On the other hand, child mortality ranges from 68/1000 in Guinea Bissau to 105 in Nigeria and 179 in Gambia, while anaemia in Sub-Saharan Africa ranges between 42% in Swaziland to 91% in Burkina Faso. She said stunting is highest in Burundi, (57.7%), followed by Malawi, (47.1%), Niger, (43.9%), Mali, (38.3%), Sierra Leone (37.9%) and Nigeria, (36.8%) in West Africa. She expressed concern that Africa accounts for a quarter of all new tuberculosis (TB) cases worldwide (2.5 million people in 2016). Likewise, 70% of the global burden of HIV and 90% of all malaria deaths worldwide are domiciled in Sub-Saharan Africa.
Professor Galadanci told the participants that the Centre was proposing to run some postgraduate programmes in the 2020/2021 academic session.
She mentioned the programmes which include: M.Sc. in Public Health Nutrition and Policy, M.Sc. in Global Health and Policy, M.Sc. in Maternal and Child Health Policy, M.Sc.in Public Mental Health and Policy, M.Sc. in Public Health Nursing, and M.Sc. in Nursing Education. She also said the Centre was proposing to run five PhD programmes in Public Health Nutrition and Policy, Global Health and Policy, Maternal and Child Health Policy, Public Mental Health and Policy, Public Health Nursing and Policy and Nursing Education.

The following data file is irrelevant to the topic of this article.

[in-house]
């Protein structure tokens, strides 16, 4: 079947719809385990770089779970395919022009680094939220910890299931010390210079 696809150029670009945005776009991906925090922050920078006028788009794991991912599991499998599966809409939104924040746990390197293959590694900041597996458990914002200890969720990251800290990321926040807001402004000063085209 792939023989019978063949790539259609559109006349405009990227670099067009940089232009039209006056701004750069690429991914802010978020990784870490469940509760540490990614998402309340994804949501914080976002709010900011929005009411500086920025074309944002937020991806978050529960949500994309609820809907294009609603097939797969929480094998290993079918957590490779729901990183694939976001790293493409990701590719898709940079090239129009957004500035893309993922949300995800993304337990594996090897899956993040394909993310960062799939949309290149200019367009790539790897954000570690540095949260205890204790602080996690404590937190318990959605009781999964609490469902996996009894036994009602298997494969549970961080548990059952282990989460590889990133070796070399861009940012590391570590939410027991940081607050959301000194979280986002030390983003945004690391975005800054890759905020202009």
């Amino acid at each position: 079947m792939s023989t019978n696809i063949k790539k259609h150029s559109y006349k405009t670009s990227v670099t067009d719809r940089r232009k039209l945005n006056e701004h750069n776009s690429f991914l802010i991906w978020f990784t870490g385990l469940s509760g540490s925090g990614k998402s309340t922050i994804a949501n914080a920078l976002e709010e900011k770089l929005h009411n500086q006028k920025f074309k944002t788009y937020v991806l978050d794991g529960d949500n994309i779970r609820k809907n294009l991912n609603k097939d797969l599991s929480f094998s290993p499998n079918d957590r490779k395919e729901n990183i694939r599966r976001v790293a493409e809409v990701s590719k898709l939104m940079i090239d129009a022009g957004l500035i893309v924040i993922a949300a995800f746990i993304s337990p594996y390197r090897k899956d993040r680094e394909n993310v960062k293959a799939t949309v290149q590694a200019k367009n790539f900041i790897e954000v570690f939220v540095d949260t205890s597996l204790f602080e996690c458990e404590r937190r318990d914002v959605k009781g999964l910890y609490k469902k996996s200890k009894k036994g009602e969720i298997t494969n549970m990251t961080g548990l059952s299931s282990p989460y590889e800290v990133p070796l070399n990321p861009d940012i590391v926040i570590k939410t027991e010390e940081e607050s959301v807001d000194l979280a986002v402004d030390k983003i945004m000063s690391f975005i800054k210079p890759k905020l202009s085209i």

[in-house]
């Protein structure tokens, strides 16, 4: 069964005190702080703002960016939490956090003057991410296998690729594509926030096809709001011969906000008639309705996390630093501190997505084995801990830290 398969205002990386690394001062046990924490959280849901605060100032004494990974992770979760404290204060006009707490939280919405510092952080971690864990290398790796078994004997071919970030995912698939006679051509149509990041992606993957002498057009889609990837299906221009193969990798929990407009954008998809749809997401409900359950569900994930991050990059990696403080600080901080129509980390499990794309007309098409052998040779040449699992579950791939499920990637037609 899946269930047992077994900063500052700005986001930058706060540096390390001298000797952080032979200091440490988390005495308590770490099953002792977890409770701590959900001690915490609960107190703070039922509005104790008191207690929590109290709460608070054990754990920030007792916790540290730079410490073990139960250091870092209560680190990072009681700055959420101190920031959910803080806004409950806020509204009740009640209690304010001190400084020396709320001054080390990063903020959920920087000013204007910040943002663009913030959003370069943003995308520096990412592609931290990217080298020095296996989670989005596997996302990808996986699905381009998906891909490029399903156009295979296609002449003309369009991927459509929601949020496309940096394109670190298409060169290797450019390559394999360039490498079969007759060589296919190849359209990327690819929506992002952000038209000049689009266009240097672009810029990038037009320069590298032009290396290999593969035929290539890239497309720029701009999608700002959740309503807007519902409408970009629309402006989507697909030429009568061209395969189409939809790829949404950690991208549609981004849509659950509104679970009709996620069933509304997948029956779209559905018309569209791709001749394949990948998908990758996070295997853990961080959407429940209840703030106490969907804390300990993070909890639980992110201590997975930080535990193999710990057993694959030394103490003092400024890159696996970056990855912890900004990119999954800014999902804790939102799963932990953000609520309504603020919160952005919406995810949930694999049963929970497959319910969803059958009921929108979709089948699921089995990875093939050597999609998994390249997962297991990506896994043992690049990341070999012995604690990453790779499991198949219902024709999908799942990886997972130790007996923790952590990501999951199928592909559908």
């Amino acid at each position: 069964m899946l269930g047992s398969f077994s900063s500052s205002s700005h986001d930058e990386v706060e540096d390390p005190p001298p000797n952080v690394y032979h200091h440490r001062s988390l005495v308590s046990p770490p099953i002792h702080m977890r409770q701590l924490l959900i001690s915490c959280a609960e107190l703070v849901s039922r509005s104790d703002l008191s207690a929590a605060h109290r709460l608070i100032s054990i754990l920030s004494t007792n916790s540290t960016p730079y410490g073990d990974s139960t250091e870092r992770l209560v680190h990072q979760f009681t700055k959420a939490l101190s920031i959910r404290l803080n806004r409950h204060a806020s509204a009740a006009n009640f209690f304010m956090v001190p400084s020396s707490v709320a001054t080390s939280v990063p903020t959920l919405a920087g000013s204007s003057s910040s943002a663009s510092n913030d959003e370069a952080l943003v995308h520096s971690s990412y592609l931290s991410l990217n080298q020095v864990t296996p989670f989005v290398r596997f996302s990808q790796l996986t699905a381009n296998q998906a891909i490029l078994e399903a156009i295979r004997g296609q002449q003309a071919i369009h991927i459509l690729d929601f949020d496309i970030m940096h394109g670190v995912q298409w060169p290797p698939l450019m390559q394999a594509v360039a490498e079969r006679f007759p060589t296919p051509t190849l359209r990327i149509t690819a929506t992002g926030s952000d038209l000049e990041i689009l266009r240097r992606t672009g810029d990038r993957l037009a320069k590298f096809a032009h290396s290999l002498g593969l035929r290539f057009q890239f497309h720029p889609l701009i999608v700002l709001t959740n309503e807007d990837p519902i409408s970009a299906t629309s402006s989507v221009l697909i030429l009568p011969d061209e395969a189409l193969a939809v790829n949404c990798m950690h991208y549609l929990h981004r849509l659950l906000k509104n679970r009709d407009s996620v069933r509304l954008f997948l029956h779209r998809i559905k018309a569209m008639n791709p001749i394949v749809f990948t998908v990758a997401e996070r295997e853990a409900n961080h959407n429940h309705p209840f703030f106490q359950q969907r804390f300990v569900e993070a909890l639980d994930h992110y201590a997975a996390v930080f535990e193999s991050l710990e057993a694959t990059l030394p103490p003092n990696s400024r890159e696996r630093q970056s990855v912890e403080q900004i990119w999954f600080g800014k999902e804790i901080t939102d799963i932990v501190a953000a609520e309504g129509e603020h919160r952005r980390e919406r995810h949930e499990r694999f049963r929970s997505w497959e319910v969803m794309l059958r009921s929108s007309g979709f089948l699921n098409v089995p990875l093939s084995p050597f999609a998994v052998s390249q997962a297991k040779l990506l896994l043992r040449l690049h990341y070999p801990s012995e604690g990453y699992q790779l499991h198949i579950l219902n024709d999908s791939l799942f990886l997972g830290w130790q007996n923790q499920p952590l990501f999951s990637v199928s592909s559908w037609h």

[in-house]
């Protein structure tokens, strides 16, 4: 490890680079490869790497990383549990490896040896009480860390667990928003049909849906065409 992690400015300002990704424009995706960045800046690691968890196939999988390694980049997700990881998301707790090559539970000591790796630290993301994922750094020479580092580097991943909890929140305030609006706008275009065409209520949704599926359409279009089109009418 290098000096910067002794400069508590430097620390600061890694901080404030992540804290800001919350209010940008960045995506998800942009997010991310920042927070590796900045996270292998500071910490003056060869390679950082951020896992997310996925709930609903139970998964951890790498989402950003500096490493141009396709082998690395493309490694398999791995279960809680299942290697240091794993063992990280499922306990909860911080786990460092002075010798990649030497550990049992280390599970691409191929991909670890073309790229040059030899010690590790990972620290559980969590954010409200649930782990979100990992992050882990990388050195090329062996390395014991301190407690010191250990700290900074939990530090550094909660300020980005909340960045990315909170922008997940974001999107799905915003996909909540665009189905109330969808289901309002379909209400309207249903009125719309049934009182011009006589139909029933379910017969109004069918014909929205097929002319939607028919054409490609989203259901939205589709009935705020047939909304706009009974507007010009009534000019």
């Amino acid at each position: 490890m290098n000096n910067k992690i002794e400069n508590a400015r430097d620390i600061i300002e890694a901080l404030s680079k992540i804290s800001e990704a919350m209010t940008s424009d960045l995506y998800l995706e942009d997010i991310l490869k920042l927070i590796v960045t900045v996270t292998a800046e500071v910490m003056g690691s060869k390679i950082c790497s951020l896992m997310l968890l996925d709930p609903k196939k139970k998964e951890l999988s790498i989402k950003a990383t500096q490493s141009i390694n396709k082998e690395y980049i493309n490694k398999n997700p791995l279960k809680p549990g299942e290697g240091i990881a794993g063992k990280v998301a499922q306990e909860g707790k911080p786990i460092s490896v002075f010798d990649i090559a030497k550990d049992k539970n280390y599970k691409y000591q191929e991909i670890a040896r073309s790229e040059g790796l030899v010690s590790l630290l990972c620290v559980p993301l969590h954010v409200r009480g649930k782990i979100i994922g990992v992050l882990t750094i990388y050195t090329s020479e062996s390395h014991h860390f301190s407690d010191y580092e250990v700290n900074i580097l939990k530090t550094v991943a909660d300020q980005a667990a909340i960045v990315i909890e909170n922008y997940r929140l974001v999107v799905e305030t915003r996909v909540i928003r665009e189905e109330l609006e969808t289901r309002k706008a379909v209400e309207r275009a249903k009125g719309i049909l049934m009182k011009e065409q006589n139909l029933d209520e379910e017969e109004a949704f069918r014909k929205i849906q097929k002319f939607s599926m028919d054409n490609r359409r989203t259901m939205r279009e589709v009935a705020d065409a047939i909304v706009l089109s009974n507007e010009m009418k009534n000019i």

Professor Galadanci also revealed some of the Centre’s other plans, saying that it would embark on aggressive marketing and outreach in the West and Central African sub-region to attract regional potential students. It would also conduct short courses in collaboration with other departments and partners aimed at filling identified knowledge and research gaps in related thematic areas. The Centre has also planned to create internship opportunities for students to improve their skills in their areas of study and thereby enhance employment opportunities.
On Research Plans, she said the Center would adopt a strategy of translating all its research outputs into policies as well as recommend to policy makers for implementation purposes as a process of Translating Research to Policy or ‘TRIP’ for evidence-proven interventions. ‘We shall be holistic and multidisciplinary considering the need to highlight the role of communities, health facilities and district level policies, mass media, civil society and non-governmental organisations and the local and national parliamentarians in achieving the health-related SDGs.’ She assured the participants that ACEPHAP was really positioned to be a leader in training and research in population health and policy in Nigeria and hopefully in West Africa.